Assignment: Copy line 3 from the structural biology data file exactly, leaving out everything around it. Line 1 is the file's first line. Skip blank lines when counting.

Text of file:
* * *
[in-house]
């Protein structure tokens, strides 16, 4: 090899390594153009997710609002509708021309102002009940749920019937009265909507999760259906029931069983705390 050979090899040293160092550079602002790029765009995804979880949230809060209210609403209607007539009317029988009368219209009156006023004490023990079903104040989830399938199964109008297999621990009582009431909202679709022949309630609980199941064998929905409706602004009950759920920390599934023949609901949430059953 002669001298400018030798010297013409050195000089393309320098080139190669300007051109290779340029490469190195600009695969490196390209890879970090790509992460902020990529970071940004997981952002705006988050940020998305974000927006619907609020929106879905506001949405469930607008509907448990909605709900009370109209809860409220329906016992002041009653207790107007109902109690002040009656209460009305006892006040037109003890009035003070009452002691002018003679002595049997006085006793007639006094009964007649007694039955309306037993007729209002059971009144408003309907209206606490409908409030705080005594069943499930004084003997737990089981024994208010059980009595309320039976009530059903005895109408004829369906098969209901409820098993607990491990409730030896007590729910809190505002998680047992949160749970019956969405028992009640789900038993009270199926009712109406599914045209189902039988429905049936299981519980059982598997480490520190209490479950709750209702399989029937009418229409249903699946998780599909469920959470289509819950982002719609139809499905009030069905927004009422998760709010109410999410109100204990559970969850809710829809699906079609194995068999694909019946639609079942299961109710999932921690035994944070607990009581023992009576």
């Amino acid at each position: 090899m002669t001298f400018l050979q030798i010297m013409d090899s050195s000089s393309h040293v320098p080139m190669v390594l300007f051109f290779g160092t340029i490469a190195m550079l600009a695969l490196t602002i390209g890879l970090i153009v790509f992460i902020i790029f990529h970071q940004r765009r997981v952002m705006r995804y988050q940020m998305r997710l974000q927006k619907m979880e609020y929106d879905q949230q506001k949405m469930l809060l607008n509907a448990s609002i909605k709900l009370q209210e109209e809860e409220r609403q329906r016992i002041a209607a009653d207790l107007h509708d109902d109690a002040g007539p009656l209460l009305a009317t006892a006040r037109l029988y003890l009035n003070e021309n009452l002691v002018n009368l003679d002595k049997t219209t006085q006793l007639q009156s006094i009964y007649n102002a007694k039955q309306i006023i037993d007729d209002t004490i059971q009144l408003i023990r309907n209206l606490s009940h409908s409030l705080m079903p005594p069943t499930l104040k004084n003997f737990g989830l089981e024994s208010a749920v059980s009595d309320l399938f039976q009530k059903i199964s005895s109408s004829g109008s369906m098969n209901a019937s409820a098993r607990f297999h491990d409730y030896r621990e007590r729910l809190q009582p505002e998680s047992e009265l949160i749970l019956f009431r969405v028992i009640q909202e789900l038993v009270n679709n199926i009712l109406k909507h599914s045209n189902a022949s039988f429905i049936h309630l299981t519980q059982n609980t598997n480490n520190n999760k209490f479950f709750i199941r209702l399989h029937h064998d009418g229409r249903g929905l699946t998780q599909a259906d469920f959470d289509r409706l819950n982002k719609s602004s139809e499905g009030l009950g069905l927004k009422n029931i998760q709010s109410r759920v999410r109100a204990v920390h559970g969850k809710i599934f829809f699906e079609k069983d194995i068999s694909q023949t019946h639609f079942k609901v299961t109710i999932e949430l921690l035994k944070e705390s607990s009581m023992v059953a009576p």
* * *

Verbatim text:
């Amino acid at each position: 090899m002669t001298f400018l050979q030798i010297m013409d090899s050195s000089s393309h040293v320098p080139m190669v390594l300007f051109f290779g160092t340029i490469a190195m550079l600009a695969l490196t602002i390209g890879l970090i153009v790509f992460i902020i790029f990529h970071q940004r765009r997981v952002m705006r995804y988050q940020m998305r997710l974000q927006k619907m979880e609020y929106d879905q949230q506001k949405m469930l809060l607008n509907a448990s609002i909605k709900l009370q209210e109209e809860e409220r609403q329906r016992i002041a209607a009653d207790l107007h509708d109902d109690a002040g007539p009656l209460l009305a009317t006892a006040r037109l029988y003890l009035n003070e021309n009452l002691v002018n009368l003679d002595k049997t219209t006085q006793l007639q009156s006094i009964y007649n102002a007694k039955q309306i006023i037993d007729d209002t004490i059971q009144l408003i023990r309907n209206l606490s009940h409908s409030l705080m079903p005594p069943t499930l104040k004084n003997f737990g989830l089981e024994s208010a749920v059980s009595d309320l399938f039976q009530k059903i199964s005895s109408s004829g109008s369906m098969n209901a019937s409820a098993r607990f297999h491990d409730y030896r621990e007590r729910l809190q009582p505002e998680s047992e009265l949160i749970l019956f009431r969405v028992i009640q909202e789900l038993v009270n679709n199926i009712l109406k909507h599914s045209n189902a022949s039988f429905i049936h309630l299981t519980q059982n609980t598997n480490n520190n999760k209490f479950f709750i199941r209702l399989h029937h064998d009418g229409r249903g929905l699946t998780q599909a259906d469920f959470d289509r409706l819950n982002k719609s602004s139809e499905g009030l009950g069905l927004k009422n029931i998760q709010s109410r759920v999410r109100a204990v920390h559970g969850k809710i599934f829809f699906e079609k069983d194995i068999s694909q023949t019946h639609f079942k609901v299961t109710i999932e949430l921690l035994k944070e705390s607990s009581m023992v059953a009576p």